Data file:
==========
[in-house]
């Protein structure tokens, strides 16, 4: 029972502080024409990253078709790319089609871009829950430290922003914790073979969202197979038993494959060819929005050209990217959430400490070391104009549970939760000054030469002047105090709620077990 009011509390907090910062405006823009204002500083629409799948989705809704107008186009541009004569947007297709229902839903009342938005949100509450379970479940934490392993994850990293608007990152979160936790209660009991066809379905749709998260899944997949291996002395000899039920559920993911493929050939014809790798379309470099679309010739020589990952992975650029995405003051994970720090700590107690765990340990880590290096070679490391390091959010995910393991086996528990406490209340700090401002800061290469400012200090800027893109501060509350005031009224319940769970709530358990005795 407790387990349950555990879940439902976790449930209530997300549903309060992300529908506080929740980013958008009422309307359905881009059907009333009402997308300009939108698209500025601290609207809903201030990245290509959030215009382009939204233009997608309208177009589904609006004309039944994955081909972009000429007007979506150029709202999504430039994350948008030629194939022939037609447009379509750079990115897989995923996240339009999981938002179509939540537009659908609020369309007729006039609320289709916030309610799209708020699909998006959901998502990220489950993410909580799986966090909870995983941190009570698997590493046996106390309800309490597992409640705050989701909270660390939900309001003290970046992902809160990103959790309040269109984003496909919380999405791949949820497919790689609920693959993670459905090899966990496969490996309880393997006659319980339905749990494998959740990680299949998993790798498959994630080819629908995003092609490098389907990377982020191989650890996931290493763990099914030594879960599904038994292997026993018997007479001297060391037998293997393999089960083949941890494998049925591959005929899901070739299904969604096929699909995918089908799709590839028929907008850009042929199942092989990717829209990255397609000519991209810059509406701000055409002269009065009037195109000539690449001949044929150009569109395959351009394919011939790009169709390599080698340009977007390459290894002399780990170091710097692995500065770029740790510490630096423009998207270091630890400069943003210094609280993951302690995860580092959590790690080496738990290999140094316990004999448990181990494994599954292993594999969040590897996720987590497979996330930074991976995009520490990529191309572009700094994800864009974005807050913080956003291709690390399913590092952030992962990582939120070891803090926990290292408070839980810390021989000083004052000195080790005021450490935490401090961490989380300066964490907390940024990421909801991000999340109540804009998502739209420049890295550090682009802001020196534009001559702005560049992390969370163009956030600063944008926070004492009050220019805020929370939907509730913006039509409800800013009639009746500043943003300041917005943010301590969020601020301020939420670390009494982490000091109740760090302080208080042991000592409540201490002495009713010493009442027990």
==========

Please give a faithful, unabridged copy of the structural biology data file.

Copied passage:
[in-house]
């Protein structure tokens, strides 16, 4: 029972502080024409990253078709790319089609871009829950430290922003914790073979969202197979038993494959060819929005050209990217959430400490070391104009549970939760000054030469002047105090709620077990 009011509390907090910062405006823009204002500083629409799948989705809704107008186009541009004569947007297709229902839903009342938005949100509450379970479940934490392993994850990293608007990152979160936790209660009991066809379905749709998260899944997949291996002395000899039920559920993911493929050939014809790798379309470099679309010739020589990952992975650029995405003051994970720090700590107690765990340990880590290096070679490391390091959010995910393991086996528990406490209340700090401002800061290469400012200090800027893109501060509350005031009224319940769970709530358990005795 407790387990349950555990879940439902976790449930209530997300549903309060992300529908506080929740980013958008009422309307359905881009059907009333009402997308300009939108698209500025601290609207809903201030990245290509959030215009382009939204233009997608309208177009589904609006004309039944994955081909972009000429007007979506150029709202999504430039994350948008030629194939022939037609447009379509750079990115897989995923996240339009999981938002179509939540537009659908609020369309007729006039609320289709916030309610799209708020699909998006959901998502990220489950993410909580799986966090909870995983941190009570698997590493046996106390309800309490597992409640705050989701909270660390939900309001003290970046992902809160990103959790309040269109984003496909919380999405791949949820497919790689609920693959993670459905090899966990496969490996309880393997006659319980339905749990494998959740990680299949998993790798498959994630080819629908995003092609490098389907990377982020191989650890996931290493763990099914030594879960599904038994292997026993018997007479001297060391037998293997393999089960083949941890494998049925591959005929899901070739299904969604096929699909995918089908799709590839028929907008850009042929199942092989990717829209990255397609000519991209810059509406701000055409002269009065009037195109000539690449001949044929150009569109395959351009394919011939790009169709390599080698340009977007390459290894002399780990170091710097692995500065770029740790510490630096423009998207270091630890400069943003210094609280993951302690995860580092959590790690080496738990290999140094316990004999448990181990494994599954292993594999969040590897996720987590497979996330930074991976995009520490990529191309572009700094994800864009974005807050913080956003291709690390399913590092952030992962990582939120070891803090926990290292408070839980810390021989000083004052000195080790005021450490935490401090961490989380300066964490907390940024990421909801991000999340109540804009998502739209420049890295550090682009802001020196534009001559702005560049992390969370163009956030600063944008926070004492009050220019805020929370939907509730913006039509409800800013009639009746500043943003300041917005943010301590969020601020301020939420670390009494982490000091109740760090302080208080042991000592409540201490002495009713010493009442027990």